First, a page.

Remember the magic of childhood when Alice in Wonderland grew huge or shrank tiny in the blink of an eye, and an Italian wooden puppet had a grasshopper for a conscience. How easy it was to believe that anything and everything was possible!

For some of us, the blush of youth is gone and the settling in mid life has affected our bodies as well as our moods. Where has the magic gone? Might we be trying to recapture the rapture of youth with the gleam of money, the shine of status, the glow of buff bodies? We frequently strive so hard to “be somebody” that we forget the magic of being ourselves. The other day I had the pleasure of looking into the lively eyes of a precious baby girl. Her eyes beamed brightly without apology or self-consciousness. She was totally present and being completely herself. She reminded me that babies are fresh from heaven. She wasn’t worried about how she looked or whether she would be a butcher, a baker, or a candlestick maker.

The bliss of being fully ones’ self can be recaptured, though not through external gratification—it is uncovered within our ageless spirit. Within the heart and soul is an intuitive power that when released is quite amazing.

Harry Potter mesmerizes with his hidden magical powers that help him successfully overcome scary dark forces. Wouldn’t it be wonderful if we had the powers of Harry Potter! In fact, each of us is born with a divinely inspired intuition that accesses powers beyond our human senses and can neutralize those dark fears within us. When we know how to access our inner magician, we ask or think a question, and the person in line next to us spontaneously offers the answer. We make a wrong turn and discover the route is actually faster than the one we planned. We forget a meeting only to learn later it was canceled. We’ve all had those kinds of days, days we think of as being “on” when every detail falls into place. There’s a parking space right in front of our destination, we run into the person we’ve wanted to call, and we feel so good. We can nurture these kinds of experiences. “How?” By nurturing ourselves.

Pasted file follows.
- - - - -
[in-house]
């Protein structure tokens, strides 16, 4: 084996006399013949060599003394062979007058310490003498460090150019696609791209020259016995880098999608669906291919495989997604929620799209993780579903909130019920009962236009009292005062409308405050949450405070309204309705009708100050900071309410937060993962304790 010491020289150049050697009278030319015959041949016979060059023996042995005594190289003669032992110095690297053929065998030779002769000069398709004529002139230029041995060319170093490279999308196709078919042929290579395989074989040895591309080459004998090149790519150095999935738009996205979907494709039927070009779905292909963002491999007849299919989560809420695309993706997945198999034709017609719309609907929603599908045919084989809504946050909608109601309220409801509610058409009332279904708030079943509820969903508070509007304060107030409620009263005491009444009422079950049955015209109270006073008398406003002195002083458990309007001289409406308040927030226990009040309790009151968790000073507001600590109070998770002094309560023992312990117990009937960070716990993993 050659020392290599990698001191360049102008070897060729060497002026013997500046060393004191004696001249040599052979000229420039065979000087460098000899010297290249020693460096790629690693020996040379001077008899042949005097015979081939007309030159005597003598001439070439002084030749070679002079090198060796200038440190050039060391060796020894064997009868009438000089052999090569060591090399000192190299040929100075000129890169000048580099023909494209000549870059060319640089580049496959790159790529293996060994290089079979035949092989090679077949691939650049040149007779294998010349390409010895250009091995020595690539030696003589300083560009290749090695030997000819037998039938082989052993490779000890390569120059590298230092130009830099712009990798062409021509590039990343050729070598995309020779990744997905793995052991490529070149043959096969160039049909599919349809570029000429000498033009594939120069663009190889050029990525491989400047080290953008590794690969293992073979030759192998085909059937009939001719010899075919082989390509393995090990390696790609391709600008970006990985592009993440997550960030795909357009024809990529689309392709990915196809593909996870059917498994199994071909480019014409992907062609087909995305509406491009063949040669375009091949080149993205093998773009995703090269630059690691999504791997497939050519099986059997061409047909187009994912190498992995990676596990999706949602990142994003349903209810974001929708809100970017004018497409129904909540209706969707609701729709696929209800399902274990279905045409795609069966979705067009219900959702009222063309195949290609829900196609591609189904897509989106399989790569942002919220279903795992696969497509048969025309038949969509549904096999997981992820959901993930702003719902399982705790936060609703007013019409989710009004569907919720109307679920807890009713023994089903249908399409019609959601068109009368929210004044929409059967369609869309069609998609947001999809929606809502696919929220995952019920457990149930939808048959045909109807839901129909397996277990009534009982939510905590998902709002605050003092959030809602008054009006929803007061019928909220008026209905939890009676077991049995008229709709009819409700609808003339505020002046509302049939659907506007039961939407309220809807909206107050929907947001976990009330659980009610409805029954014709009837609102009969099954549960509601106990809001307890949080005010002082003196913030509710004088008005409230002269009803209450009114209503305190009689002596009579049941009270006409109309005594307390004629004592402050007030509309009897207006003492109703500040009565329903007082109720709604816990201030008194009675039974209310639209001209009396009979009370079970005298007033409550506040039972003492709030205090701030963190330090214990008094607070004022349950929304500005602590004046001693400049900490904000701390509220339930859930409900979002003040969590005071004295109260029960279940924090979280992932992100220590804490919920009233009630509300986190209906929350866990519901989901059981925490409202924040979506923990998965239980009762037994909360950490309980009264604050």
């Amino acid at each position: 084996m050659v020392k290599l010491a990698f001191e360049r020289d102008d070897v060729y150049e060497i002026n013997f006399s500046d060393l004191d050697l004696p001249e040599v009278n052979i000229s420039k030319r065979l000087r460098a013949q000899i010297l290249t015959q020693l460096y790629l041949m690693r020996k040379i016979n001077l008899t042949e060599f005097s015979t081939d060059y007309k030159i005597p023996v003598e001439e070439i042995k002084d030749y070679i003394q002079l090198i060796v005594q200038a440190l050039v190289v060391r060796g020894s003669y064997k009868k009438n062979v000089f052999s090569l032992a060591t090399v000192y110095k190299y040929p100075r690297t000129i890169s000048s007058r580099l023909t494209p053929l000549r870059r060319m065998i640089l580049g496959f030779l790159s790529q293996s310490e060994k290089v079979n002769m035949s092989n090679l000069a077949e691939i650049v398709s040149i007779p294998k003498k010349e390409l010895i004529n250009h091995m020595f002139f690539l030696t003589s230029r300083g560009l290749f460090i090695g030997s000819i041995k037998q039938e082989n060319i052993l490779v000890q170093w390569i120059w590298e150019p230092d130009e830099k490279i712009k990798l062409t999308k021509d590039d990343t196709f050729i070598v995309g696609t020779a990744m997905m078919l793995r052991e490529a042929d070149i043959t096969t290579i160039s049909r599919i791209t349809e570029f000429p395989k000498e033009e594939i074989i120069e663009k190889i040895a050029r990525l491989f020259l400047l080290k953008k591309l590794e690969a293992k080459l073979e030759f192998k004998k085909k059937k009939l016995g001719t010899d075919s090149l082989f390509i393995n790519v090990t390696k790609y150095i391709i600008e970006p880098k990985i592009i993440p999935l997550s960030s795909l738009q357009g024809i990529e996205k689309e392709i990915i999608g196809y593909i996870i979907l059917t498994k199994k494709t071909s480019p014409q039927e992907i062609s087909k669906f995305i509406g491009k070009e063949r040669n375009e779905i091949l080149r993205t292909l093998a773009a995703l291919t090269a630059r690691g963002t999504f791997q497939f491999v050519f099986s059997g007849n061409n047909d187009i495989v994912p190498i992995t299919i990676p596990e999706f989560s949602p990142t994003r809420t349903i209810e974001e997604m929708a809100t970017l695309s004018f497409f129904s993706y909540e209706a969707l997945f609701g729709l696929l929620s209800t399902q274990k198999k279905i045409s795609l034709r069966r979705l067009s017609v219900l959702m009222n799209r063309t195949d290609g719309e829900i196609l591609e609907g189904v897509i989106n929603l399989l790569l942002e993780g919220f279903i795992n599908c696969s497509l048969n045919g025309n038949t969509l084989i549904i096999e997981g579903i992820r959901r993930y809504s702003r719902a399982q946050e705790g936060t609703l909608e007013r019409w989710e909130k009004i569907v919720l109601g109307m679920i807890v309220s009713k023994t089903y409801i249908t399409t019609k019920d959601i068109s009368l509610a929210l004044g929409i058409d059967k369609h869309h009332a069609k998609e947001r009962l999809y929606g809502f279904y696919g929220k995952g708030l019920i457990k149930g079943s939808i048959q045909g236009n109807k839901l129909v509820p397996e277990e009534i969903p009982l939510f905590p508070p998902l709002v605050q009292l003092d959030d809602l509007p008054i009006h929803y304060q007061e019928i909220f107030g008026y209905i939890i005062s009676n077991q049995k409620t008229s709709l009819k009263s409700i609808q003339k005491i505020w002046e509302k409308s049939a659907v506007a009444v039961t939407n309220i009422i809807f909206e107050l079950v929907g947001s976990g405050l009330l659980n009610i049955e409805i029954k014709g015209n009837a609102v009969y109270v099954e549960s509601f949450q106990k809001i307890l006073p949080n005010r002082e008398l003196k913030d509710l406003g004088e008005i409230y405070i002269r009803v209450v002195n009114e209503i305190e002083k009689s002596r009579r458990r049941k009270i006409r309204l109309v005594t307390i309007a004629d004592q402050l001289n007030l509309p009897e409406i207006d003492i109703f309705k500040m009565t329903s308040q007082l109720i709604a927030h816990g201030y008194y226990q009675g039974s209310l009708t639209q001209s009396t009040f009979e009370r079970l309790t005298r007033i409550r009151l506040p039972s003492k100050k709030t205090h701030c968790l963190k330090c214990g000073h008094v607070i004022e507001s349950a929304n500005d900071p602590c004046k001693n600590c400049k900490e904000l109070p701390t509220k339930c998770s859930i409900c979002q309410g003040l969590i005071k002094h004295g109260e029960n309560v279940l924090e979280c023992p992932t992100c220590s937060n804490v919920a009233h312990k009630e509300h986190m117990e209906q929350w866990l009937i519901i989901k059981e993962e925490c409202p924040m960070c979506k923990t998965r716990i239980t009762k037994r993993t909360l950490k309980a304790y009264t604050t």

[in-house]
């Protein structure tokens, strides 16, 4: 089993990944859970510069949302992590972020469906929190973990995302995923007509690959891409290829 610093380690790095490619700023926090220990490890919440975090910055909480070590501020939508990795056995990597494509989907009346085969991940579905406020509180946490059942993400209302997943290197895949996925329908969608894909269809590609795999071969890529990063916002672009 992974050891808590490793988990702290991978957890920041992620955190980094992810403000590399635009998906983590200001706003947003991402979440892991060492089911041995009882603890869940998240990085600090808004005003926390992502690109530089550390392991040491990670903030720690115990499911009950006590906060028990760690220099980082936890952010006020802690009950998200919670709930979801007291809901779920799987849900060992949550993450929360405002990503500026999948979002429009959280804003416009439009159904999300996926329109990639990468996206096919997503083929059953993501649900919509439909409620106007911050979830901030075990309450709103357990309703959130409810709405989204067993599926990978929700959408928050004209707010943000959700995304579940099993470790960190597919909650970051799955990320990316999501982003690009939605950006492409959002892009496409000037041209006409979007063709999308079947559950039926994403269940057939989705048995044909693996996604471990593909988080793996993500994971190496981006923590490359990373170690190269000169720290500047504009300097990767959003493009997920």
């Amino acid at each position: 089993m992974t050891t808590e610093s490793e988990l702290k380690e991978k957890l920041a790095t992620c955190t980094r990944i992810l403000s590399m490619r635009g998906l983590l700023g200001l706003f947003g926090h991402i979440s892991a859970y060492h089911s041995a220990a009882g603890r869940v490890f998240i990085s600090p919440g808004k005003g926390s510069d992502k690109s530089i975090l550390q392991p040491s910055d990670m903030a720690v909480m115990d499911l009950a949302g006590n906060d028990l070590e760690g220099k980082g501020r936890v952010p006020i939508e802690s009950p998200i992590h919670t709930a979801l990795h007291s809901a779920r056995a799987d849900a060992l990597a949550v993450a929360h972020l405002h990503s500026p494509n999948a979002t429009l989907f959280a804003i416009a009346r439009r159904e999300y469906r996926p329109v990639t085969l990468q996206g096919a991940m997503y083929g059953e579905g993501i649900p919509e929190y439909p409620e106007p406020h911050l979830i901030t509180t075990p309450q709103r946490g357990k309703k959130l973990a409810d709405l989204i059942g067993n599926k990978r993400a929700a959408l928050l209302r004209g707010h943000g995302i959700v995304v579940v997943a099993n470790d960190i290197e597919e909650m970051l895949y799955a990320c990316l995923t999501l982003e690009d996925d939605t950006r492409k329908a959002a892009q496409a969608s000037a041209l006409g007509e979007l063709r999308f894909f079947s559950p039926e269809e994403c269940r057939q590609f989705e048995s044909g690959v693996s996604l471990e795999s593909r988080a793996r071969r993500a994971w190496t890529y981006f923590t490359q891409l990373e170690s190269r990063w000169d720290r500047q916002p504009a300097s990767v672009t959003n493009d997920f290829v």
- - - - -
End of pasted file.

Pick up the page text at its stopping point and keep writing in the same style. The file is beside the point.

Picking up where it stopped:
I know because a few years ago I discovered that although I had spent 25 years as a psychotherapist helping people find themselves, somewhere along the way I had lost touch with my special magic. I had become so busy chasing other’s approval that my inner voice was barely audible. In fact, I had become better at determining my client’s feelings than my own. It wasn’t until I closed my practice and walked about Australia with my husband and children, I remembered my essence. Although we didn’t actually walk the country, we lived the true spirit of a journey in search of one’s self. Living on the other side of the world, unplugged from work, extended family, and America familiar, I truly let myself BE. My travels became a profound pilgrimage to reclaim my passion and playfulness. As T.S. Eliot wrote,

We shall not cease from exploration
And the end of all our exploring
Will be to arrive where we started
And know the place for the first time.

So often we choose to live competitively, we value what we’re doing rather than who we are. We confuse busyness with importance and contemplation with idleness. We idealize gurus and long to be identified with the rich and famous. Our decisions are based on the trends rather than our intuitive knowing of what is uniquely beneficial for our true nature. When we constantly look outward to others, we can’t help but compare and there’s always someone who appears better. So we feel “not quite good enough” and strive harder.

On the other hand, we can choose to live creatively intent upon our own personal evolution. Just like the toddler learning to walk, we have an innate drive to thrive and express. We are born with a perfect inner compass. Like my friend John who left his career as an NBC sound expert and became an award-winning elementary school teacher, and Dave who left his 25-year career as a Denver city planner and became an award-winning artist, we each have an inner urge to express our greatness.